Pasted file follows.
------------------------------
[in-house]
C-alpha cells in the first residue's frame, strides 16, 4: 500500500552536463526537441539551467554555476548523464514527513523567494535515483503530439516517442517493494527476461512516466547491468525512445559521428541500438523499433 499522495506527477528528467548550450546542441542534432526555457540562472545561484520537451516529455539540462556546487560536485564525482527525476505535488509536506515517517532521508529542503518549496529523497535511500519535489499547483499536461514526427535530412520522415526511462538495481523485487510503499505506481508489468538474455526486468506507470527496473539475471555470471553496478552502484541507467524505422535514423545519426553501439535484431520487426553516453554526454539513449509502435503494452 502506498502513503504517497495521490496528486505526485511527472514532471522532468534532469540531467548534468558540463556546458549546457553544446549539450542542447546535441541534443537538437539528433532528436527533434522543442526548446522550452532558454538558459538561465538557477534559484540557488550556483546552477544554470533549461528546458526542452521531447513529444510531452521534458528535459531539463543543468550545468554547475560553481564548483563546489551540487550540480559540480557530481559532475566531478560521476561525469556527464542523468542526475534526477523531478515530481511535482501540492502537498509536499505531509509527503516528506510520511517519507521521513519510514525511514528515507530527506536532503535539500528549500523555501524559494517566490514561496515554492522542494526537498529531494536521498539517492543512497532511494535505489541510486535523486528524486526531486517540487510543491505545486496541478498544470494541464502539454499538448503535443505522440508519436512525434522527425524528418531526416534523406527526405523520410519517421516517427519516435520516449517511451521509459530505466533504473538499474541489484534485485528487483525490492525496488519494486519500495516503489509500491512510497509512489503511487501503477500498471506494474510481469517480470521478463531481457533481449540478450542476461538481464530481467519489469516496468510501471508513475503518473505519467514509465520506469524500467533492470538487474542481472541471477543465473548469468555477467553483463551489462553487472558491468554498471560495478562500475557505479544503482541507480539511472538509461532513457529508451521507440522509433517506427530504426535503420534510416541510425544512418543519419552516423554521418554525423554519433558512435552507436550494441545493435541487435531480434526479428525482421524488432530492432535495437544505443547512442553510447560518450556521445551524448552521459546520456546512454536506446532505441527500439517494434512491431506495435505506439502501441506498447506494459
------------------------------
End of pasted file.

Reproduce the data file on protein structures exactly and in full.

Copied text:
[in-house]
C-alpha cells in the first residue's frame, strides 16, 4: 500500500552536463526537441539551467554555476548523464514527513523567494535515483503530439516517442517493494527476461512516466547491468525512445559521428541500438523499433 499522495506527477528528467548550450546542441542534432526555457540562472545561484520537451516529455539540462556546487560536485564525482527525476505535488509536506515517517532521508529542503518549496529523497535511500519535489499547483499536461514526427535530412520522415526511462538495481523485487510503499505506481508489468538474455526486468506507470527496473539475471555470471553496478552502484541507467524505422535514423545519426553501439535484431520487426553516453554526454539513449509502435503494452 502506498502513503504517497495521490496528486505526485511527472514532471522532468534532469540531467548534468558540463556546458549546457553544446549539450542542447546535441541534443537538437539528433532528436527533434522543442526548446522550452532558454538558459538561465538557477534559484540557488550556483546552477544554470533549461528546458526542452521531447513529444510531452521534458528535459531539463543543468550545468554547475560553481564548483563546489551540487550540480559540480557530481559532475566531478560521476561525469556527464542523468542526475534526477523531478515530481511535482501540492502537498509536499505531509509527503516528506510520511517519507521521513519510514525511514528515507530527506536532503535539500528549500523555501524559494517566490514561496515554492522542494526537498529531494536521498539517492543512497532511494535505489541510486535523486528524486526531486517540487510543491505545486496541478498544470494541464502539454499538448503535443505522440508519436512525434522527425524528418531526416534523406527526405523520410519517421516517427519516435520516449517511451521509459530505466533504473538499474541489484534485485528487483525490492525496488519494486519500495516503489509500491512510497509512489503511487501503477500498471506494474510481469517480470521478463531481457533481449540478450542476461538481464530481467519489469516496468510501471508513475503518473505519467514509465520506469524500467533492470538487474542481472541471477543465473548469468555477467553483463551489462553487472558491468554498471560495478562500475557505479544503482541507480539511472538509461532513457529508451521507440522509433517506427530504426535503420534510416541510425544512418543519419552516423554521418554525423554519433558512435552507436550494441545493435541487435531480434526479428525482421524488432530492432535495437544505443547512442553510447560518450556521445551524448552521459546520456546512454536506446532505441527500439517494434512491431506495435505506439502501441506498447506494459